Abstract: Do politicians select public sector employees via patronage to win votes while sacrificing performance? I combine newly digitized personnel records on the selection, careers, and performance of 5,795 New York City Police Department (NYPD) officers with geolocated information on all voters and election results in the city for 1900-1916. The linked data reveals that 21% of the police officers were appointed in a deviation from civil service rules. These patronage employees were more likely to be connected to leaders of Tammany Hall, the city's incumbent Democratic Party organization. I use a difference-in-differences design to show that patronage appointments increased Democratic registration by 10.3% within the 50-meter radius around the employee's residential address. This electoral response – and complementary results on promotions tied to electoral support – suggest that patronage employees are incentivized to mobilize the votes of their neighbors. The electoral logic of patronage jobs in exchange for votes has implications for performance: Patronage employees perform considerably worse than their meritocratically selected peers.
Using newly collected data on death rates and aerial victories of more than 5,000 German fighter pilots during World War II, we examine the effects of public recognition on performance and risk-taking. When a particular pilot is honoured publicly, both the victory rate and the death rate of his former peers increase. Fellow pilots react more if they come from the same region of Germany, or if they worked closely with him. Our results suggest that personal rivalry can be a prime motivating force, and that non-financial rewards can lead to a crowd-in of both effort and risk-taking via social connections.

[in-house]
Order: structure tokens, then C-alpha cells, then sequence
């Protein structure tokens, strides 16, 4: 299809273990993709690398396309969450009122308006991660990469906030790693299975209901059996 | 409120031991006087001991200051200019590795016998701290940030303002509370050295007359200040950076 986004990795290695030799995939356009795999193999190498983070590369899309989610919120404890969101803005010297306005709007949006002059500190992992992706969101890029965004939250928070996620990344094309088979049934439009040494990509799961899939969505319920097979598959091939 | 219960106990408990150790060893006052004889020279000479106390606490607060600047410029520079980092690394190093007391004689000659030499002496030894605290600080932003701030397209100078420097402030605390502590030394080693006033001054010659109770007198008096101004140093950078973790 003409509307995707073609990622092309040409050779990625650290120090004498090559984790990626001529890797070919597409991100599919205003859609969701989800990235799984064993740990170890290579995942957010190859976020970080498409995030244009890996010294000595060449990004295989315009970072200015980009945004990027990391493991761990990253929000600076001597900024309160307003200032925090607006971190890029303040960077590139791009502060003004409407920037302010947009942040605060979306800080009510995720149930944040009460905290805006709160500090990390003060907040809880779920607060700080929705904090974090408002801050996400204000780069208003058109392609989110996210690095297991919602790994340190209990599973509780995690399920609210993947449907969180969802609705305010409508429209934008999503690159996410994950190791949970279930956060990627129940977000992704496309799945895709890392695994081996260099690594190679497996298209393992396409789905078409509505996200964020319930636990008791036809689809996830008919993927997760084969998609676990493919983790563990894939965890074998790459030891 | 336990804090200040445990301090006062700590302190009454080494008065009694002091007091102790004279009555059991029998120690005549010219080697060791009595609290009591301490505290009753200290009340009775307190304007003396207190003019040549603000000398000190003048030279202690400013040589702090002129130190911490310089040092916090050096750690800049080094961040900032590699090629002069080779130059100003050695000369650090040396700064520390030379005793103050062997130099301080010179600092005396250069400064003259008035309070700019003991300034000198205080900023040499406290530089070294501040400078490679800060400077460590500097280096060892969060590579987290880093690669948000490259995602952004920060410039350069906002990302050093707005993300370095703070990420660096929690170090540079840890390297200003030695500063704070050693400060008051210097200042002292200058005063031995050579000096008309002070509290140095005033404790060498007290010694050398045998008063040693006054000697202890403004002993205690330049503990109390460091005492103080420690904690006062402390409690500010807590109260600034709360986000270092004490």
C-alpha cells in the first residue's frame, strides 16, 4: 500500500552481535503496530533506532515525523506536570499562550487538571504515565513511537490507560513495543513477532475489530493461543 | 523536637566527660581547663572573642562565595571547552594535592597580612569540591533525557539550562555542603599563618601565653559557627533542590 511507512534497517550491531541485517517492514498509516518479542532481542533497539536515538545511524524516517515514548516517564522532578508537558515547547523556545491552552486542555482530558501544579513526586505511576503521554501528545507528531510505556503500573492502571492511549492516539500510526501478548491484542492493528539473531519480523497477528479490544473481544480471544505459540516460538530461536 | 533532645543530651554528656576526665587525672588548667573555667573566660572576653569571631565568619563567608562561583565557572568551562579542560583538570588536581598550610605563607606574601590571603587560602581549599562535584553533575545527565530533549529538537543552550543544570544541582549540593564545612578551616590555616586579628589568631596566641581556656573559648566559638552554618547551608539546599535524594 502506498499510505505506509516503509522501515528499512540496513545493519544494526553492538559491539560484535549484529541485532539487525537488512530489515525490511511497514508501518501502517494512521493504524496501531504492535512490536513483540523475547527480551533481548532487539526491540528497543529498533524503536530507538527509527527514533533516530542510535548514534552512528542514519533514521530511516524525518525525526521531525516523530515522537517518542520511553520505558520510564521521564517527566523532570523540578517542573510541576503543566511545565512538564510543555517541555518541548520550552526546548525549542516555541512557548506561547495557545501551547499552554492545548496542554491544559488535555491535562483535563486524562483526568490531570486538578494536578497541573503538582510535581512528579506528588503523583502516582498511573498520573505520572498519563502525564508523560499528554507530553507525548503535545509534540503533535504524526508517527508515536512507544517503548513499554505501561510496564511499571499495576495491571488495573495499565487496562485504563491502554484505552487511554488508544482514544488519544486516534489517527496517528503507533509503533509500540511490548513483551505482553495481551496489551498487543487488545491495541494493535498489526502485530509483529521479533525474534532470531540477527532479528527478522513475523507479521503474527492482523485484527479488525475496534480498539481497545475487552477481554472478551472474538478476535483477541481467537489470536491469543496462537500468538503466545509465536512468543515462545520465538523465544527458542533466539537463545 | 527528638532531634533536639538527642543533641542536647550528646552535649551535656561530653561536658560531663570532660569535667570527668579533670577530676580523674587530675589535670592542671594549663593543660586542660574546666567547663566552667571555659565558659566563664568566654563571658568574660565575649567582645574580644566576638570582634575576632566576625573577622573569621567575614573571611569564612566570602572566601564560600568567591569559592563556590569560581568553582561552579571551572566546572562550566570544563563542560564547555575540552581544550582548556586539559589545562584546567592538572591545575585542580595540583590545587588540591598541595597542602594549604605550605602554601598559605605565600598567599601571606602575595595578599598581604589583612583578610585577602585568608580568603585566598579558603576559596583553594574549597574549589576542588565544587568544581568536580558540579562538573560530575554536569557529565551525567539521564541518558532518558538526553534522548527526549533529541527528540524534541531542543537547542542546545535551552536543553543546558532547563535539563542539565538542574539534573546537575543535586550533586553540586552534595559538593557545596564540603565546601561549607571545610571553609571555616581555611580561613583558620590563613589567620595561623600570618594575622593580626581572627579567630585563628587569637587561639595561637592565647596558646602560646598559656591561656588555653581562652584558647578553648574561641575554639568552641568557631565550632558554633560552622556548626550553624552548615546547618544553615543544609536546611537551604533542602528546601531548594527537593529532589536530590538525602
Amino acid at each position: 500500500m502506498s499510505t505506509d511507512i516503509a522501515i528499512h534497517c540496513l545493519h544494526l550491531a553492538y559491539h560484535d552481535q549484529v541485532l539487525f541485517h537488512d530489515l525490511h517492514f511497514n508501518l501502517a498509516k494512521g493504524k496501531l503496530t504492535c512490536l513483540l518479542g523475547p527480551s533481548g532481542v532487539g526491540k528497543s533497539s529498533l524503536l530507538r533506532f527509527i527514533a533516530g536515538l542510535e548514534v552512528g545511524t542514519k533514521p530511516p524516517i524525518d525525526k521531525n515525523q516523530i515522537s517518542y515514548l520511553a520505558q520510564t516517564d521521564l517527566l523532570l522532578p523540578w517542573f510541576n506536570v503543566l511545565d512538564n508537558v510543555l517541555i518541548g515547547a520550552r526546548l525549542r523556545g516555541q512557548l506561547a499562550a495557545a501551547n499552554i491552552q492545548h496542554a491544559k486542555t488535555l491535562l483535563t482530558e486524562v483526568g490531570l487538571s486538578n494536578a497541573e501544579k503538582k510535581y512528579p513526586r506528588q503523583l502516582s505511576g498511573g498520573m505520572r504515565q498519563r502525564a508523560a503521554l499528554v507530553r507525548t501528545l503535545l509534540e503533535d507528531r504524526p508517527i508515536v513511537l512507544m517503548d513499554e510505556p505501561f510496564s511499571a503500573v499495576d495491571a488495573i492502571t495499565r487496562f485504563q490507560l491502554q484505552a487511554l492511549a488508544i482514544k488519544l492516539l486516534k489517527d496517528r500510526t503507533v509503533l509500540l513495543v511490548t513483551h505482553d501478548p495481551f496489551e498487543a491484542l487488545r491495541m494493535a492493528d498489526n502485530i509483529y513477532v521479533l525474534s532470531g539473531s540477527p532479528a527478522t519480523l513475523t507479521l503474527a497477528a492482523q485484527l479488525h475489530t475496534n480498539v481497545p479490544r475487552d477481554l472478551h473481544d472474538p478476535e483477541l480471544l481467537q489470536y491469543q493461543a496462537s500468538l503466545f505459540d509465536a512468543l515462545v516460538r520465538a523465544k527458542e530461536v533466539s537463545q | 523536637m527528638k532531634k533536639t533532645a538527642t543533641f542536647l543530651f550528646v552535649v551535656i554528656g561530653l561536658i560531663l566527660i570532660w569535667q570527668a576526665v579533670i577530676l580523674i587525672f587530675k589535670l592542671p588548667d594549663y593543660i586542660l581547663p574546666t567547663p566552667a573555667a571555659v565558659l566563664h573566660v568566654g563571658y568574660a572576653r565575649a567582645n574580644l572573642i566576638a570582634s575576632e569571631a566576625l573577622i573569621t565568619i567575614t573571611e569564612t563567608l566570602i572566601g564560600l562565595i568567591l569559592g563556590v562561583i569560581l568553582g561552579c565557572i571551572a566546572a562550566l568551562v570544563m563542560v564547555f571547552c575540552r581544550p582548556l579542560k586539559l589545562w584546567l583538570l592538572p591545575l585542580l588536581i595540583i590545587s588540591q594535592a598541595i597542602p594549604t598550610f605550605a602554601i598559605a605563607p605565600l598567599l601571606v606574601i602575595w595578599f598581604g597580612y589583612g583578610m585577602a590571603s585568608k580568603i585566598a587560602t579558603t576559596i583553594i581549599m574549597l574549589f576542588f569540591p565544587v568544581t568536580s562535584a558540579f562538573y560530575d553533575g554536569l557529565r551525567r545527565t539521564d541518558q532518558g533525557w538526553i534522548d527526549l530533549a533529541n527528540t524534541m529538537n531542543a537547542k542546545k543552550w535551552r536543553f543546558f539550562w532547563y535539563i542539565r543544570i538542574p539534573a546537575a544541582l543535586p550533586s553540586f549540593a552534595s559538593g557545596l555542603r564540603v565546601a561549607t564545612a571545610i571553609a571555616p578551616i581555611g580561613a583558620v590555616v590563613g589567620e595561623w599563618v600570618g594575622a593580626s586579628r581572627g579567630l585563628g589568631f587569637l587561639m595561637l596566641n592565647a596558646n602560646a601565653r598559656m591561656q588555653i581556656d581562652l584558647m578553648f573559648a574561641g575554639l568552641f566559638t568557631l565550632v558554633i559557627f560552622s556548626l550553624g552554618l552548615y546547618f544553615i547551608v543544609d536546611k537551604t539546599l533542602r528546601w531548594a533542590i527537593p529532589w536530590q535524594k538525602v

(with Ernesto Dal Bó, Karolina Hutkova, and Noam Yuchtman)
Conditionally Accepted at Journal of Economic History
We evaluate the role of taxes on trade in the development of imperial Britain’s fiscal-military state. Influential work, e.g., Brewer’s (1989) "Sinews of Power," attributed increased fiscal capacity to the taxation of domestic, rather than traded, goods: excise revenues, coarsely associated with domestic goods, grew faster than customs revenues. We construct new historical revenue series disaggregating excise revenues from traded and domestic goods. We find substantial growth in taxes on traded goods, accounting for over half of indirect taxation around 1800. This challenges the conventional wisdom attributing the development of the British state to domestic factors: international factors mattered, too.
Work in Progress
Replacing the Ties That Bind: Welfare State Expansion, Mobility, and Modernization
Screening for Candidates: The Role of the Party in Political Selection
(with Tuomas Kari)
Market Structure and Competition for Indigenous Trade
(with Davis Kedrosky and Chiara Motta)
From Rivals to Partners: The Alignment of Capital and State Coercion in the Rise of Modern Economic Growth